The relevant provisions of Italian insolvency law demote the unsecured portion of a secured creditor's claim to an unsecured claim, but provide that such creditors rank between secured creditors and unsecured creditors in an insolvency. As the English Cimolai plans were designed having regard to the ranking of rights and principles applicable to creditor claims in an Italian insolvency (which was one of the relevant alternatives), one of the plan companies proposed a class of "demoted unsecured creditors". Notwithstanding this is not a class construction one would ordinarily see in an English restructuring context, this was nevertheless approved, which demonstrates the court's willingness to overcome issues that may arise out of incongruous insolvency processes or principles in order to find a commercial solution.


    Whether a successful restructuring is dependent upon the approval of both (or all) processes will also have an impact on the restructuring as a whole. Inter-conditionality of English restructuring plans or schemes of arrangement with related foreign proceedings is often a delicate issue to navigate, and we saw different approaches to this in 2023.

    In Cimolai, the English restructuring plans were dependent upon the Italian proceedings being sanctioned, but this was not reciprocal: the Italian concordato preventivo proceedings could have been approved irrespective of whether the English restructuring plans were sanctioned. In the event, both the English and Italian proceedings were approved. However, if only the Italian proceedings had obtained approval, any creditors with English law claims could have enforced their uncompromised claims in any jurisdiction that did not recognise the effect of the compromise of their claims effected by the concordato preventivo proceedings (including England and Wales). Whilst it was held that in this case the value of Cimolai's assets outside of Italy wasn't substantial enough to warrant such creditors taking this course of action, in other circumstances this asymmetric approach to conditionality could undermine the effectiveness of the overall restructuring.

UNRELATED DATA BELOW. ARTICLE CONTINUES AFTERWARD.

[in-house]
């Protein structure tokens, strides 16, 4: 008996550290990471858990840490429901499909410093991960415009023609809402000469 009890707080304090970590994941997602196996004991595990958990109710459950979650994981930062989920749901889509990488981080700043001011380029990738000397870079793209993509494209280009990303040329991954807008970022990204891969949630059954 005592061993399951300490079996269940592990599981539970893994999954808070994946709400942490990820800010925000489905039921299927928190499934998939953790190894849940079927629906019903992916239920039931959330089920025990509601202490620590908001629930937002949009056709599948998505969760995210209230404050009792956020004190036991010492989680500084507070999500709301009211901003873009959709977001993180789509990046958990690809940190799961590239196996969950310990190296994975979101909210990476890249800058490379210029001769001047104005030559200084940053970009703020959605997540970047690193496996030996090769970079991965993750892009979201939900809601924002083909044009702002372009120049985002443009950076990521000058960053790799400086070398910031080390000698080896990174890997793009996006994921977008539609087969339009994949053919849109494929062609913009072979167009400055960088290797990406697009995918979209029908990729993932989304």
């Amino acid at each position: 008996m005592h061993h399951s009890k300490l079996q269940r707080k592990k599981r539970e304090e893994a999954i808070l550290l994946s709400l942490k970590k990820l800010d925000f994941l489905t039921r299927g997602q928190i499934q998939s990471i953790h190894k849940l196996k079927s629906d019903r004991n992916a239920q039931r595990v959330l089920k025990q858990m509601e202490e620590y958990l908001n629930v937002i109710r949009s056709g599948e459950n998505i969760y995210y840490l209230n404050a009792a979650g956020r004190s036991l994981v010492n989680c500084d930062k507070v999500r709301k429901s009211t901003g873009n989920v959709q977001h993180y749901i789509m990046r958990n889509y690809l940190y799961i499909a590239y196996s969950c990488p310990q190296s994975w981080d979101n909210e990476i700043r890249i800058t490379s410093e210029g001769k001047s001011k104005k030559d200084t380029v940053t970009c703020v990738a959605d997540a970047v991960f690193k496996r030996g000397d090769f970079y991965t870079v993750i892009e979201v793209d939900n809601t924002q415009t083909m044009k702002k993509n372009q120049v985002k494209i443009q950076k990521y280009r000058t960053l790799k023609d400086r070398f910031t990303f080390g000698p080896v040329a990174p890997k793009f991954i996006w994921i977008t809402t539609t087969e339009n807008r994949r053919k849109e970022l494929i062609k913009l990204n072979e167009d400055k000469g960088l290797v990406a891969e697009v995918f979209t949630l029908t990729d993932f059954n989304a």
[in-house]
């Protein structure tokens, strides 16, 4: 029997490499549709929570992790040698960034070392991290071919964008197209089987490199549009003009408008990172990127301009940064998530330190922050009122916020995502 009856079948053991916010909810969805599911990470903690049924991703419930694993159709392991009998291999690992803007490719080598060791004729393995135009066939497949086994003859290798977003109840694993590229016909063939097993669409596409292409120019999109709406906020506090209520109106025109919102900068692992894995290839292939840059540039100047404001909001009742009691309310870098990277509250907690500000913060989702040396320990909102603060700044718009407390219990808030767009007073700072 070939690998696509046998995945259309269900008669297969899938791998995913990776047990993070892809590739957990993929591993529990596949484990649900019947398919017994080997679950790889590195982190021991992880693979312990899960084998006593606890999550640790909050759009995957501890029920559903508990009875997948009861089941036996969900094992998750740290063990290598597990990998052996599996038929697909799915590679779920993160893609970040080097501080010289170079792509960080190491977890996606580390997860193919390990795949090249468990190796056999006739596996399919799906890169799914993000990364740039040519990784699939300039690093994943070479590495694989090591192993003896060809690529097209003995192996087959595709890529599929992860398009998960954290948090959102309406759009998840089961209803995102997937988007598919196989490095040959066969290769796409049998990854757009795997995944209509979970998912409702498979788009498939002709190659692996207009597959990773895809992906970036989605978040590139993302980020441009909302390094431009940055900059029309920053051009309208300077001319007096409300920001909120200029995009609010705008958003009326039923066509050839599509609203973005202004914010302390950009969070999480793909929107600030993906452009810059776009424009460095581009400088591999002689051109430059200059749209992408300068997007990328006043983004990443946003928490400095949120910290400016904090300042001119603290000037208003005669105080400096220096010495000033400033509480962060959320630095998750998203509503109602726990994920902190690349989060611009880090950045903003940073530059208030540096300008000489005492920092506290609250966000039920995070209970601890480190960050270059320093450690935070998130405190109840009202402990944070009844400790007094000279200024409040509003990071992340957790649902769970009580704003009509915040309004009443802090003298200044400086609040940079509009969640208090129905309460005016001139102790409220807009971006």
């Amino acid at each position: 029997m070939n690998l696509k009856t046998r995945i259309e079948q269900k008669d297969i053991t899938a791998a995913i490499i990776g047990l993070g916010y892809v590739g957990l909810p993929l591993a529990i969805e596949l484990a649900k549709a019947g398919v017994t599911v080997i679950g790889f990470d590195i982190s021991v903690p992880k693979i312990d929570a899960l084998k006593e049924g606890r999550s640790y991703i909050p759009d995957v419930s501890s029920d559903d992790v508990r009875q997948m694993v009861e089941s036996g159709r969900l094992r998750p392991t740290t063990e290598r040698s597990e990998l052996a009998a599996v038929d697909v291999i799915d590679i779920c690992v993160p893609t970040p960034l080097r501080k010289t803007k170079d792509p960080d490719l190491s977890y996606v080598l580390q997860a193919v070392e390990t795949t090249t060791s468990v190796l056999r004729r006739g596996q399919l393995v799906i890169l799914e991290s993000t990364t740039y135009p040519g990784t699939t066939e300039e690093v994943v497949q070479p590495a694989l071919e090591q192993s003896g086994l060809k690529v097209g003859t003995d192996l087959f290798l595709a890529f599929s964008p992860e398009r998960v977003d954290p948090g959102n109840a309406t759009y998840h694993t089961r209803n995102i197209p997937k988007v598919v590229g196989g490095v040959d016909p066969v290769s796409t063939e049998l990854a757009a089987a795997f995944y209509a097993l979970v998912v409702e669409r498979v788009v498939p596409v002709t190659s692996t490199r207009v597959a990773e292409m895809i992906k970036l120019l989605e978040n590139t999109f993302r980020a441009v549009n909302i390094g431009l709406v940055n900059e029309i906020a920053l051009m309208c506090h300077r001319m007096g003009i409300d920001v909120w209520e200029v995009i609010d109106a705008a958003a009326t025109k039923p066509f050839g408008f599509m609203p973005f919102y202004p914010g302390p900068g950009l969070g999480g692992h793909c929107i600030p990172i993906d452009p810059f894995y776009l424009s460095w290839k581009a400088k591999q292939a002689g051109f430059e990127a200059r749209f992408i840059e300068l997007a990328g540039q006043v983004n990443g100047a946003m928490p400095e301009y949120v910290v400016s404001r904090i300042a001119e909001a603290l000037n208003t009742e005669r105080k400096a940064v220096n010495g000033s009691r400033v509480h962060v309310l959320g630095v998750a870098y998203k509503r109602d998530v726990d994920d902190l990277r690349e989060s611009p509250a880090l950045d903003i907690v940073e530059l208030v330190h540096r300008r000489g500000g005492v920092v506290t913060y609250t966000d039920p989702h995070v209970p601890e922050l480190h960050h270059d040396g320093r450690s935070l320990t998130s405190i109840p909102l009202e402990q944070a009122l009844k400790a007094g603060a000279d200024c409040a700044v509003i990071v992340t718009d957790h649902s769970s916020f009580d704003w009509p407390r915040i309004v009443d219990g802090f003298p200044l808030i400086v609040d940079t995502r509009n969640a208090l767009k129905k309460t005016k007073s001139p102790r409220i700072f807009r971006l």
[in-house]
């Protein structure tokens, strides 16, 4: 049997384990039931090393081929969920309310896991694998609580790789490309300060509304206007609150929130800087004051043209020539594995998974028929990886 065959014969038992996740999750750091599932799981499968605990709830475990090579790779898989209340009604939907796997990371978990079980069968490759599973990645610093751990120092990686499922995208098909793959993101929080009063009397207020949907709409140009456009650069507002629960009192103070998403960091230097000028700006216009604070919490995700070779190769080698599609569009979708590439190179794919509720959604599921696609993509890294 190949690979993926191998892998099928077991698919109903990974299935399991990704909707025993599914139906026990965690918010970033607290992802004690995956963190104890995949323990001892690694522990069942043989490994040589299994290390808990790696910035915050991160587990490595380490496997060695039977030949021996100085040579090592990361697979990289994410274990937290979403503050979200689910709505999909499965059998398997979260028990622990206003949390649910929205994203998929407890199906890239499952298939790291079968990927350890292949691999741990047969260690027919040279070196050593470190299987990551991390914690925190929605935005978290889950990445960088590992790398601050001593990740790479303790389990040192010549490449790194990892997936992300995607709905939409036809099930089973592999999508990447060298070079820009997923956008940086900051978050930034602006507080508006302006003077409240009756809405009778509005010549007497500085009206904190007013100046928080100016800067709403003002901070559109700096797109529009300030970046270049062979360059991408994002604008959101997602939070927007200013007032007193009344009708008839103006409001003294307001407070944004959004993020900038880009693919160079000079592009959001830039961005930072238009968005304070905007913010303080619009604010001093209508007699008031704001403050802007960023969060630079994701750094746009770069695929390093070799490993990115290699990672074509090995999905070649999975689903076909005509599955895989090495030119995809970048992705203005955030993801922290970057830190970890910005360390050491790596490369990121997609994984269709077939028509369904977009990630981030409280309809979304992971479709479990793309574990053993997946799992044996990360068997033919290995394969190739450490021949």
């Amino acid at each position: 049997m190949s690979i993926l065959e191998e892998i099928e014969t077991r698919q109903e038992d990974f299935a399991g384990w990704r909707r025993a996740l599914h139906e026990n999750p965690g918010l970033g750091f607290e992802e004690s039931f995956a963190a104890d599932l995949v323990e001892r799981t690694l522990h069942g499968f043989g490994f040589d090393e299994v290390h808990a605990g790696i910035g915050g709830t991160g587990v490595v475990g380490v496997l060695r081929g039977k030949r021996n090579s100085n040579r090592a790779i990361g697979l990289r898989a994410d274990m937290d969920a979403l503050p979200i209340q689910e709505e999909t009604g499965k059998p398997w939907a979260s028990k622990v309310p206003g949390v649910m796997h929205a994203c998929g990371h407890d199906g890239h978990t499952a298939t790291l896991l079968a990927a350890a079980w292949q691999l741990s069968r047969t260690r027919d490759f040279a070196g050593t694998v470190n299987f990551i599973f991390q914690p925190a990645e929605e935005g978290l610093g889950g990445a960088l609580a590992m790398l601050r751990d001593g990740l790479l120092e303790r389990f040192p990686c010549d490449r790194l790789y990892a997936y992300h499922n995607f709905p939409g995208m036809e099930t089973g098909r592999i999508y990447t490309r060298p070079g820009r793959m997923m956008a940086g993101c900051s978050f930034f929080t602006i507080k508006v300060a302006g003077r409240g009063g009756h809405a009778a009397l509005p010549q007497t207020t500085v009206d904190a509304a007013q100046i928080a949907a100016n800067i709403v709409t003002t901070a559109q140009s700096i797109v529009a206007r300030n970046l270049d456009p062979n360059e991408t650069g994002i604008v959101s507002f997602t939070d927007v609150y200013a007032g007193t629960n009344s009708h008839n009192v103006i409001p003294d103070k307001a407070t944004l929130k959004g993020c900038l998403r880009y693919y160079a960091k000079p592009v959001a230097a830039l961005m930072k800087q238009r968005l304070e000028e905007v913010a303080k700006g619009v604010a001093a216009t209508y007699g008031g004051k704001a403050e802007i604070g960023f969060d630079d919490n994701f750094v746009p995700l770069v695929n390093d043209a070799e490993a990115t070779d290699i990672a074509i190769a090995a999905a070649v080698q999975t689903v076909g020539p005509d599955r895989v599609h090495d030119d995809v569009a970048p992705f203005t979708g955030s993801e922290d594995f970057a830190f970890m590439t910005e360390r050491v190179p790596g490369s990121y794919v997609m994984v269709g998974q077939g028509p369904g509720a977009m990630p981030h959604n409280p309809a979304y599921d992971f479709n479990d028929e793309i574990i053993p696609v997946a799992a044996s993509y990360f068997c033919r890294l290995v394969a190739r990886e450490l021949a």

Conversely, the Vroon and Hong Kong Airlines restructurings both featured inter-conditional parallel processes (being an English scheme of arrangement / Dutch WHOA in Vroon, and an English restructuring plan / Hong Kong scheme of arrangement in Hong Kong Airlines), thereby minimising the risk of creditors attempting to enforce uncompromised claims in other jurisdictions.

    Notwithstanding the English court's willingness to sanction the Cimolai restructuring plan without inter-conditionality, in a restructuring in which there is doubt over the efficacy of the English court's sanction of the English proceedings without inter-conditionality, the English court is likely to require it.

    A functional workaround

    Whilst the debate on the rule in Gibbs continues – with strongly opposing views as to whether it is an asset or a liability to the English legal system – it is clear from recent case law that parallel processes remain a viable way around the issues it poses in cross-border restructurings, even where those processes are not particularly aligned. We expect to see more parallel-proceeding restructurings in the year ahead.


    Author: Charlotte Evans